DEVELOPMENT OF THE NAVY
We designed this training manual to help acquaint
you with the Navys safety and occupational health
programs, their setup, management, and supervision. In
addition to the Navy Occupational Safety and Health
(NAVOSH) Program, we will discuss the Shore Safety
Program, the Afloat Safety Program, the Aviation
Safety Program, and your duties as a naval safety
supervisor. We have provided the appropriate
references for specific safety standards throughout this
manual and various safety terms and acronyms. You
will also find information on the following program
Safety program promotion and attitudes
Mishap causes and prevention
Mishap investigation and reporting
Safety program evaluation
NAVOSH Program elements
Athletic, recreation, and home safety programs
In this chapter, we cover the history and develop-
ment of the Navy Occupational Safety and Health
Program and its current organization. We also describe
the role of safety supervisors, their responsibilities, and
the criteria for their selection as safety supervisors.
HISTORY OF NAVY SAFETY PROGRAM
As your employer, the Navy is obligated by law to
provide you with a safe and healthy work environment.
Shipboard life, shipyard industrial activities, and
aviation maintenance areas, especially, are inherently
dangerous. We must keep our crewmembers, as well as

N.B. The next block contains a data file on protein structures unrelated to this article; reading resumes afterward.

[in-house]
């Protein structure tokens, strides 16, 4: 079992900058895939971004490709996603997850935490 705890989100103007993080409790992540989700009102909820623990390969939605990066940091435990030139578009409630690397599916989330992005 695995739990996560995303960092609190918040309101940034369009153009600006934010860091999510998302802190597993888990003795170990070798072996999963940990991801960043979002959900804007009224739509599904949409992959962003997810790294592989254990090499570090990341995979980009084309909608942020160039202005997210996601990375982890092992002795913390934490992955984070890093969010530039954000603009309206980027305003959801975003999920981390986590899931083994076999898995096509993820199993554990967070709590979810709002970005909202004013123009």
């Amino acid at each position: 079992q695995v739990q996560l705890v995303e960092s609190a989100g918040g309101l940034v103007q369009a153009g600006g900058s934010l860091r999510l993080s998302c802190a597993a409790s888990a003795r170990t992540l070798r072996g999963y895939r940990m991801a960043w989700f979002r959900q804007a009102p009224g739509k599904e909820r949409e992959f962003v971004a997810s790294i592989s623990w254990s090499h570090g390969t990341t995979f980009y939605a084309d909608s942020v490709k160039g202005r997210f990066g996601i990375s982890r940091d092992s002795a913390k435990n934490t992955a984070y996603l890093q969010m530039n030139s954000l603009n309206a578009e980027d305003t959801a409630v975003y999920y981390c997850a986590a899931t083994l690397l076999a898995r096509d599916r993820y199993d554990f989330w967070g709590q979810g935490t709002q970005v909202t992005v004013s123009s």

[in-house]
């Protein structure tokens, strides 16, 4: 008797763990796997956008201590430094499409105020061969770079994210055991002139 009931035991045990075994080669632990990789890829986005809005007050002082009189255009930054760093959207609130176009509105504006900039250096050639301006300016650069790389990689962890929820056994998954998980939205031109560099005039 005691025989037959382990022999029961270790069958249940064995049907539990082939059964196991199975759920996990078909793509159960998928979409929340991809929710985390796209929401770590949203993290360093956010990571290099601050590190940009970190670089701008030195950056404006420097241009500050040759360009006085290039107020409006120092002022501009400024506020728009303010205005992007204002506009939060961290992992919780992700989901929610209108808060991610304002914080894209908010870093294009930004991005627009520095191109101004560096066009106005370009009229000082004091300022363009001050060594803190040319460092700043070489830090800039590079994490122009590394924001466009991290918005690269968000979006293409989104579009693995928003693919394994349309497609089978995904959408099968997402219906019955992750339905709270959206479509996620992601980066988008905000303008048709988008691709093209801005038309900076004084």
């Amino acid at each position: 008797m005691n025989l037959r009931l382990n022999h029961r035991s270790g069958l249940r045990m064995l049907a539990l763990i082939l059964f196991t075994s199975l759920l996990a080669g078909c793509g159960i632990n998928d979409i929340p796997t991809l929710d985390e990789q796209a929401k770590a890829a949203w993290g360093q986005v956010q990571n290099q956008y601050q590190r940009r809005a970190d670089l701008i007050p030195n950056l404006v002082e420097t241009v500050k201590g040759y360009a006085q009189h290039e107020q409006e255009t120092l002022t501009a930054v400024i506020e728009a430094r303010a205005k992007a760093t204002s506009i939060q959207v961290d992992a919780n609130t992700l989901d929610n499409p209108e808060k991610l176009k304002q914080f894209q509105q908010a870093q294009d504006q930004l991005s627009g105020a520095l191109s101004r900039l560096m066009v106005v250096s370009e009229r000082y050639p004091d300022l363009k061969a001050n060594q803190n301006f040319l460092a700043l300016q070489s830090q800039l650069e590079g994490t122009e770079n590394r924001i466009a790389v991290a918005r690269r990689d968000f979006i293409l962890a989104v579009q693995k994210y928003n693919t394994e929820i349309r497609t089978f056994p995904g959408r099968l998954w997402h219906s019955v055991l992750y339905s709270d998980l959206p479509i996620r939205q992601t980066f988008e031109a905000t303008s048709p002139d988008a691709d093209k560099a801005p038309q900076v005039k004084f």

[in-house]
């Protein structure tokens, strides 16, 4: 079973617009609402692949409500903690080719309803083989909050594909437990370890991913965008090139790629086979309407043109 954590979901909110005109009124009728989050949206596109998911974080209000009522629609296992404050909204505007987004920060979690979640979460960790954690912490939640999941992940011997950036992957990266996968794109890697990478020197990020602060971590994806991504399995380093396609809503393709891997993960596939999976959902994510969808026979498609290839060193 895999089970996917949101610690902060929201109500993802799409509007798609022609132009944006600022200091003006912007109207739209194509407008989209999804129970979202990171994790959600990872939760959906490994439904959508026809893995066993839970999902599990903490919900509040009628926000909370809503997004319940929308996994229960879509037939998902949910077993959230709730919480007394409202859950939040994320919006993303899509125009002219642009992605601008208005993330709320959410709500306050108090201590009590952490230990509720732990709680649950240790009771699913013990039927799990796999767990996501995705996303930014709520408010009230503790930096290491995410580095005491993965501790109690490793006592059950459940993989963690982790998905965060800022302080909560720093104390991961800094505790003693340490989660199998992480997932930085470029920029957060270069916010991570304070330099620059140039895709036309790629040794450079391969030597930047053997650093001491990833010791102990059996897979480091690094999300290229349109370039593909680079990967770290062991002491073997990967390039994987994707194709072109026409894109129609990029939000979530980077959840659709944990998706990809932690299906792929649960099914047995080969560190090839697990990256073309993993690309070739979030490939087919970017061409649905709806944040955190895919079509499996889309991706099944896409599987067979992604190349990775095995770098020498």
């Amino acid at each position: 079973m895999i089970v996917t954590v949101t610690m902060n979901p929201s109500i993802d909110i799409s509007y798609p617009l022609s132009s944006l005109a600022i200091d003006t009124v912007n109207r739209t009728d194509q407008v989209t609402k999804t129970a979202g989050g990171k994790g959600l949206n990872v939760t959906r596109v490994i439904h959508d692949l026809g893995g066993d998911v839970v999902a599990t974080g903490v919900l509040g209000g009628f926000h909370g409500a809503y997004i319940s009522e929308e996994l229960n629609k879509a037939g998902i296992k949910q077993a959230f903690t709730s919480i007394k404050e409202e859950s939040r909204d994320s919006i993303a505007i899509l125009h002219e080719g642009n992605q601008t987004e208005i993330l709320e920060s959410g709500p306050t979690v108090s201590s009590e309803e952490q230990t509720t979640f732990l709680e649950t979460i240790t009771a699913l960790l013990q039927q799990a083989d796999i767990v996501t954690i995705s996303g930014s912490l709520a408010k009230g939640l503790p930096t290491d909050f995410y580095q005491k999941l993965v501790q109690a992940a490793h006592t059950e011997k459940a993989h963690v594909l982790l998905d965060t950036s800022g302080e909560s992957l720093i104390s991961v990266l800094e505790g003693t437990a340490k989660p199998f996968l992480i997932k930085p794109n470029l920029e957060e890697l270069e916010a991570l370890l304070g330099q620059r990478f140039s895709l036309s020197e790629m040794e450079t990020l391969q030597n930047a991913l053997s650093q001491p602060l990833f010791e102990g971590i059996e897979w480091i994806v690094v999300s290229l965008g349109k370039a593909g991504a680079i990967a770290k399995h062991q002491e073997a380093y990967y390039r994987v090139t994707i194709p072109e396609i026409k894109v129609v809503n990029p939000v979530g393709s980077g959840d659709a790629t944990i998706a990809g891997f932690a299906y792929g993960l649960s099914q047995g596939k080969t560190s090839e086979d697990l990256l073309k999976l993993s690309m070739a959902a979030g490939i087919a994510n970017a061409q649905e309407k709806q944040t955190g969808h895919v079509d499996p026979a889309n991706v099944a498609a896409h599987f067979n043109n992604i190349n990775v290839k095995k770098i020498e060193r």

civilian workers, healthy and ready to perform their
The Navy has conducted safety and occupational
health programs for many years. Historically, general
and off-duty safety has been an element of the overall
Navy safety program managed by Navy line functions.
The Bureau of Medicine and Surgery (BUMED)
conducts the occupational health program element.
The following is a brief listing of the milestones in
the Navys safety program:
Safety engineers were assigned to each
Safety programs for civilian employees
were introduced at all naval activities.
Enlisted personnel on shore duty were
included in safety programs.
The Navy Department Safety Council was
organized under the Director of Safety of
the Office of Industrial Relations (OIR).
Its original mission was to coordinate
safety procedures and to provide
communications between the bureau
safety engineers and the technical staff of
the OIR safety branch. In 1967, the
councils mission was expanded to
include the development and maintenance
of the U.S. Navy Safety Precautions
Manual, OPNAV 34P1.
The transition from propeller to jet air-
craft helped the Secretary of the Navy
(SECNAV) to establish the Naval
Aviation Safety Council. In 1955 the
name was changed to the Naval Aviation
The Navy was shaken by the sudden loss
of the USS Thresher (SSN-593), in which
129 sailors were lost. The Navy convened
a court of inquiry to examine the
circumstances leading up to and
surrounding the incident. The courts
findings resulted in the creation of the
Submarine Safety Program (SUBSAFE).